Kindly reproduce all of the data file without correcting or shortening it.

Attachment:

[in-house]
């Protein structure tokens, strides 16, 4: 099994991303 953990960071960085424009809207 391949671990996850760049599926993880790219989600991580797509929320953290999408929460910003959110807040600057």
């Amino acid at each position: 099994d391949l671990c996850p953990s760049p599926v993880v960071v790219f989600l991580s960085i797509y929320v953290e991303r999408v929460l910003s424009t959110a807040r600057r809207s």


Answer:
[in-house]
């Protein structure tokens, strides 16, 4: 099994991303 953990960071960085424009809207 391949671990996850760049599926993880790219989600991580797509929320953290999408929460910003959110807040600057």
């Amino acid at each position: 099994d391949l671990c996850p953990s760049p599926v993880v960071v790219f989600l991580s960085i797509y929320v953290e991303r999408v929460l910003s424009t959110a807040r600057r809207s």